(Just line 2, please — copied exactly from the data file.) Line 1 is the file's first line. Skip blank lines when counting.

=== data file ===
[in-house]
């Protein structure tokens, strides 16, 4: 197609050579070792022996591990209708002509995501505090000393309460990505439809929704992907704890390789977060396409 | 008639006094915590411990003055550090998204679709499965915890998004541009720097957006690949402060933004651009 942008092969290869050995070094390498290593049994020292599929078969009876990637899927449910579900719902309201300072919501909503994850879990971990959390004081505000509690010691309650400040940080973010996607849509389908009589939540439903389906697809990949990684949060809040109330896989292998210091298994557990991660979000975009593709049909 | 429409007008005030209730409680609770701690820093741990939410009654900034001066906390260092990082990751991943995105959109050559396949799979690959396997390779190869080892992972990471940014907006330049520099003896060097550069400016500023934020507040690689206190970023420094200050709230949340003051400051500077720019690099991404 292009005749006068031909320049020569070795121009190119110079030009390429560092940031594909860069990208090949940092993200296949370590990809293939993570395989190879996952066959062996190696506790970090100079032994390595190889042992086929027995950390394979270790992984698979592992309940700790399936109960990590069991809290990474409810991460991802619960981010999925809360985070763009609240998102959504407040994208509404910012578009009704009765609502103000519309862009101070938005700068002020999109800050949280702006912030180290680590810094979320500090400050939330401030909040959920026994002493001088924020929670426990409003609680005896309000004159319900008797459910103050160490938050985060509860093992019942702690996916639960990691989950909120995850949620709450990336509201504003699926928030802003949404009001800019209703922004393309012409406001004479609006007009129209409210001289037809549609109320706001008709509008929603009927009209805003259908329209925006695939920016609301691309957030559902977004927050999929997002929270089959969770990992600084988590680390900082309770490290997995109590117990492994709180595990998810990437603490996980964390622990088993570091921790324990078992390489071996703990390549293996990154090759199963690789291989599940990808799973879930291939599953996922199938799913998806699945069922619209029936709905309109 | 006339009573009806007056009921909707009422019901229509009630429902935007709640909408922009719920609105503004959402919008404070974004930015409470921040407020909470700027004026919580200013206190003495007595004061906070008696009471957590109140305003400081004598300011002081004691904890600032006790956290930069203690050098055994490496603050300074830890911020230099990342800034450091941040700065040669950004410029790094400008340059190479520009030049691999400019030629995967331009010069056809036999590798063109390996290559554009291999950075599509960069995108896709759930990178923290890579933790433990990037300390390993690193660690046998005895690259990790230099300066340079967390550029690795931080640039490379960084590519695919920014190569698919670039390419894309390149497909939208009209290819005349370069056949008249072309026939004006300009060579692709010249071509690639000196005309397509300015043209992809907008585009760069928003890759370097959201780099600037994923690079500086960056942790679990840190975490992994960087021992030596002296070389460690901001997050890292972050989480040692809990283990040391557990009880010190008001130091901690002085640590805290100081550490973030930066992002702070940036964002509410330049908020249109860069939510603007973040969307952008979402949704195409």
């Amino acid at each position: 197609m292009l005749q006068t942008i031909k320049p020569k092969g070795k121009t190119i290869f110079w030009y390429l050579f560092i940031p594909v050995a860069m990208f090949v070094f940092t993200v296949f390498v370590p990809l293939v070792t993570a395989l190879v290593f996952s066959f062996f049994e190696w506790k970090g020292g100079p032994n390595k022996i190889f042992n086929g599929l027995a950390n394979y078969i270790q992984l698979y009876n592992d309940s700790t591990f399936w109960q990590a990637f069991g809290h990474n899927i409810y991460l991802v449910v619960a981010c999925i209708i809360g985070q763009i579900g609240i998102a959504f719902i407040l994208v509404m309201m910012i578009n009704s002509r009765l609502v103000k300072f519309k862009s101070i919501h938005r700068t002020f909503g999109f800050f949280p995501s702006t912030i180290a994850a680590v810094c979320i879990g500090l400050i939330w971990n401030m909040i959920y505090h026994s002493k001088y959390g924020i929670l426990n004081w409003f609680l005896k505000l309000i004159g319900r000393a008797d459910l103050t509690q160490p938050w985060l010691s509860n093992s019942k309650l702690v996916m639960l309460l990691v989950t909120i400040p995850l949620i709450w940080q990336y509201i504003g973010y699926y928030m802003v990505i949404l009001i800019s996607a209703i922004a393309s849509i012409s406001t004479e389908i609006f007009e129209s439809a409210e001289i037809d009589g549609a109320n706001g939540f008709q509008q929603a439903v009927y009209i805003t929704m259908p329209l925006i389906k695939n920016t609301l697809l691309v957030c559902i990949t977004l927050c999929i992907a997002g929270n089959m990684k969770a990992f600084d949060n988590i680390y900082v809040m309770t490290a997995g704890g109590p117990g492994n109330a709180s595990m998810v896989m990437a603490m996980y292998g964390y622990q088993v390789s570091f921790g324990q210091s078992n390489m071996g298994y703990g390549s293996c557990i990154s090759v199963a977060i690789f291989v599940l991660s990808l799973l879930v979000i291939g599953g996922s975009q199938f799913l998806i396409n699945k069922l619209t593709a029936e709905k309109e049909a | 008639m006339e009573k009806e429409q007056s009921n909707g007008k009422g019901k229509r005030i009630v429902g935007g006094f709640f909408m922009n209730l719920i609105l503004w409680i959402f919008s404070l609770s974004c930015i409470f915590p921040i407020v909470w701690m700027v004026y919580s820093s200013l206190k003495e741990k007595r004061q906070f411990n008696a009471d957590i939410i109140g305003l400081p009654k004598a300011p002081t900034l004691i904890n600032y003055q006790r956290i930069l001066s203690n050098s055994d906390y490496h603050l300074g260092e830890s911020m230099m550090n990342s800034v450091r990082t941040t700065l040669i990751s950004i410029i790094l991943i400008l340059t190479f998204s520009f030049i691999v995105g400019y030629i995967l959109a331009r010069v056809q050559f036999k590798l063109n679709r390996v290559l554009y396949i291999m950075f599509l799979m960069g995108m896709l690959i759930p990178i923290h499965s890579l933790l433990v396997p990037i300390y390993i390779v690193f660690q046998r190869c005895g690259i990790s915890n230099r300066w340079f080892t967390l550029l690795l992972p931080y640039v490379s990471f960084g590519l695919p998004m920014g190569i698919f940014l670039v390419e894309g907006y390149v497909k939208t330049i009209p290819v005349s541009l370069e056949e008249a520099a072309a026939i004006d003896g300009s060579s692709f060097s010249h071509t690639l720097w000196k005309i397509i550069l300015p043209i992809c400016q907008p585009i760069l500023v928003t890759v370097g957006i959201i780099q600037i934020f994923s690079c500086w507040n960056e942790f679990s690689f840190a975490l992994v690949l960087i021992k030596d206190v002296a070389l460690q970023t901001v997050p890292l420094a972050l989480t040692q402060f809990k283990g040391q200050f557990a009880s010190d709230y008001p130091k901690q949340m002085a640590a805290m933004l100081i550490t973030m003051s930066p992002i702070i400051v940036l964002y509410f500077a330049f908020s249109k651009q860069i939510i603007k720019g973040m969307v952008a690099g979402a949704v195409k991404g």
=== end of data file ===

């Protein structure tokens, strides 16, 4: 197609050579070792022996591990209708002509995501505090000393309460990505439809929704992907704890390789977060396409 | 008639006094915590411990003055550090998204679709499965915890998004541009720097957006690949402060933004651009 942008092969290869050995070094390498290593049994020292599929078969009876990637899927449910579900719902309201300072919501909503994850879990971990959390004081505000509690010691309650400040940080973010996607849509389908009589939540439903389906697809990949990684949060809040109330896989292998210091298994557990991660979000975009593709049909 | 429409007008005030209730409680609770701690820093741990939410009654900034001066906390260092990082990751991943995105959109050559396949799979690959396997390779190869080892992972990471940014907006330049520099003896060097550069400016500023934020507040690689206190970023420094200050709230949340003051400051500077720019690099991404 292009005749006068031909320049020569070795121009190119110079030009390429560092940031594909860069990208090949940092993200296949370590990809293939993570395989190879996952066959062996190696506790970090100079032994390595190889042992086929027995950390394979270790992984698979592992309940700790399936109960990590069991809290990474409810991460991802619960981010999925809360985070763009609240998102959504407040994208509404910012578009009704009765609502103000519309862009101070938005700068002020999109800050949280702006912030180290680590810094979320500090400050939330401030909040959920026994002493001088924020929670426990409003609680005896309000004159319900008797459910103050160490938050985060509860093992019942702690996916639960990691989950909120995850949620709450990336509201504003699926928030802003949404009001800019209703922004393309012409406001004479609006007009129209409210001289037809549609109320706001008709509008929603009927009209805003259908329209925006695939920016609301691309957030559902977004927050999929997002929270089959969770990992600084988590680390900082309770490290997995109590117990492994709180595990998810990437603490996980964390622990088993570091921790324990078992390489071996703990390549293996990154090759199963690789291989599940990808799973879930291939599953996922199938799913998806699945069922619209029936709905309109 | 006339009573009806007056009921909707009422019901229509009630429902935007709640909408922009719920609105503004959402919008404070974004930015409470921040407020909470700027004026919580200013206190003495007595004061906070008696009471957590109140305003400081004598300011002081004691904890600032006790956290930069203690050098055994490496603050300074830890911020230099990342800034450091941040700065040669950004410029790094400008340059190479520009030049691999400019030629995967331009010069056809036999590798063109390996290559554009291999950075599509960069995108896709759930990178923290890579933790433990990037300390390993690193660690046998005895690259990790230099300066340079967390550029690795931080640039490379960084590519695919920014190569698919670039390419894309390149497909939208009209290819005349370069056949008249072309026939004006300009060579692709010249071509690639000196005309397509300015043209992809907008585009760069928003890759370097959201780099600037994923690079500086960056942790679990840190975490992994960087021992030596002296070389460690901001997050890292972050989480040692809990283990040391557990009880010190008001130091901690002085640590805290100081550490973030930066992002702070940036964002509410330049908020249109860069939510603007973040969307952008979402949704195409």